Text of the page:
TL;DR: The authors argue that voters will give more weight to observable actions than to promises in updating their perceptions of the policy positions of political parties that participate in coalition cabinets, and they find robust support for these propositions using an individual level data set constructed from 54 electoral surveys in 18 European countries.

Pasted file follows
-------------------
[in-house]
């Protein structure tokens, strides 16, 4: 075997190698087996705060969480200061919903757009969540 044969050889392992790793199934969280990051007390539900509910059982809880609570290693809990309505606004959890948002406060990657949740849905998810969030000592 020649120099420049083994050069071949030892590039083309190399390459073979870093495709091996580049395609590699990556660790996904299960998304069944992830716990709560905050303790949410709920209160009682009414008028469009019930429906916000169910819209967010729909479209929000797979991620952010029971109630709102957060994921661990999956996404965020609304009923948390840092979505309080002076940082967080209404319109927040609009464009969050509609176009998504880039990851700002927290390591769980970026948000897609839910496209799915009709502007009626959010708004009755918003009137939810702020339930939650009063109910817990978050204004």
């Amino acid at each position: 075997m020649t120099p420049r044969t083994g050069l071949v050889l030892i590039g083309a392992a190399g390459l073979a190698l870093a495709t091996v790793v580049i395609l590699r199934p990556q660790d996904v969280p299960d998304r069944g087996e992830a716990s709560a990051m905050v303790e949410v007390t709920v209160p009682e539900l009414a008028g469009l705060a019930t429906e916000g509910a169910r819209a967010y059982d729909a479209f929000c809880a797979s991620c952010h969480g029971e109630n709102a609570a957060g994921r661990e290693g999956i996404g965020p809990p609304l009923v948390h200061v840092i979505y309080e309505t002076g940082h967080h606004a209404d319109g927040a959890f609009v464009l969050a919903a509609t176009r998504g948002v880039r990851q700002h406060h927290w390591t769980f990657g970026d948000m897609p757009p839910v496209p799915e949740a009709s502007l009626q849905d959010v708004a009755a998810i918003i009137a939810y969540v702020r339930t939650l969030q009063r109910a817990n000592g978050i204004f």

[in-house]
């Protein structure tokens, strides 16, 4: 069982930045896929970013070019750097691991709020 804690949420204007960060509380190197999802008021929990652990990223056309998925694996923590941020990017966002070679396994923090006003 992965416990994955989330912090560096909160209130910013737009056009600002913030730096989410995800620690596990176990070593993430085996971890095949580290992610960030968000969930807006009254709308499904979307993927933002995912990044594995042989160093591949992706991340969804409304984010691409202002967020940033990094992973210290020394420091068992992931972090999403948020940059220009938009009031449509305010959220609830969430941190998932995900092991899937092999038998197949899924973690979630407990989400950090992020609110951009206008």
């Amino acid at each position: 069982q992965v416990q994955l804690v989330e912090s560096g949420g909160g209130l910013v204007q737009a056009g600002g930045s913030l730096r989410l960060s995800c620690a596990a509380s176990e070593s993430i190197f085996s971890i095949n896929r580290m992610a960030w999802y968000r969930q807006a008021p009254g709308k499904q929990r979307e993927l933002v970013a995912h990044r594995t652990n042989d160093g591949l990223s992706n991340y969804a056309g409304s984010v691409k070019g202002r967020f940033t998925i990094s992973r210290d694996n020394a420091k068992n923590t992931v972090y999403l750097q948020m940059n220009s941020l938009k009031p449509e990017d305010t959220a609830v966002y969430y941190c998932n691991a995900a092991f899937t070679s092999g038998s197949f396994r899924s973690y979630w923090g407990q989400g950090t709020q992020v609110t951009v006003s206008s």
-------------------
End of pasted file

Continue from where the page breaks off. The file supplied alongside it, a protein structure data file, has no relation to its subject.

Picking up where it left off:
Abstract: Recent scholarship in comparative political behavior has begun to address how voters in coalitional systems manage the complexity of those environments. We contribute to this emerging literature by asking how voters update their perceptions of the policy positions of political parties that participate in coalition cabinets. In contrast to previous work on the sources of voter perceptions of party ideology in parliamentary systems, which has asked how voters respond to changes in party manifestos (i.e., promises), we argue that in updating their perceptions, voters will give more weight to observable actions than to promises. Further, coalition participation is an easily observed party action that voters use as a heuristic to infer the direction of policy change in the absence of detailed information about parties’ legislative records. Specifically, we propose that all voters should perceive parties in coalition cabinets as more ideologically similar, but that this tendency will be muted for more politically interested voters (who have greater access to countervailing messages from parties). Using an individual-level data set constructed from 54 electoral surveys in 18 European countries, we find robust support for these propositions.